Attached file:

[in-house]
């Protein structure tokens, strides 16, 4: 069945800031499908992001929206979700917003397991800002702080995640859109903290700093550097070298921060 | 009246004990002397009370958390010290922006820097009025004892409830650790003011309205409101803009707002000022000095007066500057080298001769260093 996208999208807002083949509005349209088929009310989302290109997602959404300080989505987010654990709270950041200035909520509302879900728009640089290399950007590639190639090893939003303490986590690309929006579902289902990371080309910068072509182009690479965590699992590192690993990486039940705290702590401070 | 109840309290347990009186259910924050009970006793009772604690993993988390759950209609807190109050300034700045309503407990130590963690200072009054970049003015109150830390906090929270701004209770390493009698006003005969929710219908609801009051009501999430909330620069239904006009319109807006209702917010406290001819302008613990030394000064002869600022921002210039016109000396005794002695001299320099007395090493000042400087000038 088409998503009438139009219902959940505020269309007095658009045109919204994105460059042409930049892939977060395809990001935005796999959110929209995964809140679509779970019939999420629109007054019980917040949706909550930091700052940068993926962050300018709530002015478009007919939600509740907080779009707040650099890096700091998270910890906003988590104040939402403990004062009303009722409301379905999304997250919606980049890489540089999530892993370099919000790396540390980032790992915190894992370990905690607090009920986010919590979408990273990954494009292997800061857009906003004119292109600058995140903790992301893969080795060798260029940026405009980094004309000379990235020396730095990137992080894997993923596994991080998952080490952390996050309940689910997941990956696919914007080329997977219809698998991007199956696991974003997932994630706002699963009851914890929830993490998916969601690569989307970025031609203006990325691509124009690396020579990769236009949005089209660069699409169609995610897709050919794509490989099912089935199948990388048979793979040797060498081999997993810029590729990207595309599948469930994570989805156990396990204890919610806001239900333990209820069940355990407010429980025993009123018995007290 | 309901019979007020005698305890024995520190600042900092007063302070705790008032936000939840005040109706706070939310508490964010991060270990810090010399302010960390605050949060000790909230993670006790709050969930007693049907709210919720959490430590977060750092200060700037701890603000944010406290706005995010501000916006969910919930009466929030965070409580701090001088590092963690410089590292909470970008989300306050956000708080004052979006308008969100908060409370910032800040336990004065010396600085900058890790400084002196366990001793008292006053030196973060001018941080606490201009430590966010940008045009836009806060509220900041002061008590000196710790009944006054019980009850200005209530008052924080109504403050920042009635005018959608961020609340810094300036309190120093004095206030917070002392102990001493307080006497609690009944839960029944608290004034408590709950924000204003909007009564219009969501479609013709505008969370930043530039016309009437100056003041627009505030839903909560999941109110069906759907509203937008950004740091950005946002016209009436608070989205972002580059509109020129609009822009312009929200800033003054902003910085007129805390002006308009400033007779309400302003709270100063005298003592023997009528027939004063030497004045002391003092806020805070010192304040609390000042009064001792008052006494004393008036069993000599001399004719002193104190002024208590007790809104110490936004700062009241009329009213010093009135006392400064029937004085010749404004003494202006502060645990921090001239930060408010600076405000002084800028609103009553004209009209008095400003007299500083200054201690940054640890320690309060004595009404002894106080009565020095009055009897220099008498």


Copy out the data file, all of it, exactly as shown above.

[in-house]
């Protein structure tokens, strides 16, 4: 069945800031499908992001929206979700917003397991800002702080995640859109903290700093550097070298921060 | 009246004990002397009370958390010290922006820097009025004892409830650790003011309205409101803009707002000022000095007066500057080298001769260093 996208999208807002083949509005349209088929009310989302290109997602959404300080989505987010654990709270950041200035909520509302879900728009640089290399950007590639190639090893939003303490986590690309929006579902289902990371080309910068072509182009690479965590699992590192690993990486039940705290702590401070 | 109840309290347990009186259910924050009970006793009772604690993993988390759950209609807190109050300034700045309503407990130590963690200072009054970049003015109150830390906090929270701004209770390493009698006003005969929710219908609801009051009501999430909330620069239904006009319109807006209702917010406290001819302008613990030394000064002869600022921002210039016109000396005794002695001299320099007395090493000042400087000038 088409998503009438139009219902959940505020269309007095658009045109919204994105460059042409930049892939977060395809990001935005796999959110929209995964809140679509779970019939999420629109007054019980917040949706909550930091700052940068993926962050300018709530002015478009007919939600509740907080779009707040650099890096700091998270910890906003988590104040939402403990004062009303009722409301379905999304997250919606980049890489540089999530892993370099919000790396540390980032790992915190894992370990905690607090009920986010919590979408990273990954494009292997800061857009906003004119292109600058995140903790992301893969080795060798260029940026405009980094004309000379990235020396730095990137992080894997993923596994991080998952080490952390996050309940689910997941990956696919914007080329997977219809698998991007199956696991974003997932994630706002699963009851914890929830993490998916969601690569989307970025031609203006990325691509124009690396020579990769236009949005089209660069699409169609995610897709050919794509490989099912089935199948990388048979793979040797060498081999997993810029590729990207595309599948469930994570989805156990396990204890919610806001239900333990209820069940355990407010429980025993009123018995007290 | 309901019979007020005698305890024995520190600042900092007063302070705790008032936000939840005040109706706070939310508490964010991060270990810090010399302010960390605050949060000790909230993670006790709050969930007693049907709210919720959490430590977060750092200060700037701890603000944010406290706005995010501000916006969910919930009466929030965070409580701090001088590092963690410089590292909470970008989300306050956000708080004052979006308008969100908060409370910032800040336990004065010396600085900058890790400084002196366990001793008292006053030196973060001018941080606490201009430590966010940008045009836009806060509220900041002061008590000196710790009944006054019980009850200005209530008052924080109504403050920042009635005018959608961020609340810094300036309190120093004095206030917070002392102990001493307080006497609690009944839960029944608290004034408590709950924000204003909007009564219009969501479609013709505008969370930043530039016309009437100056003041627009505030839903909560999941109110069906759907509203937008950004740091950005946002016209009436608070989205972002580059509109020129609009822009312009929200800033003054902003910085007129805390002006308009400033007779309400302003709270100063005298003592023997009528027939004063030497004045002391003092806020805070010192304040609390000042009064001792008052006494004393008036069993000599001399004719002193104190002024208590007790809104110490936004700062009241009329009213010093009135006392400064029937004085010749404004003494202006502060645990921090001239930060408010600076405000002084800028609103009553004209009209008095400003007299500083200054201690940054640890320690309060004595009404002894106080009565020095009055009897220099008498």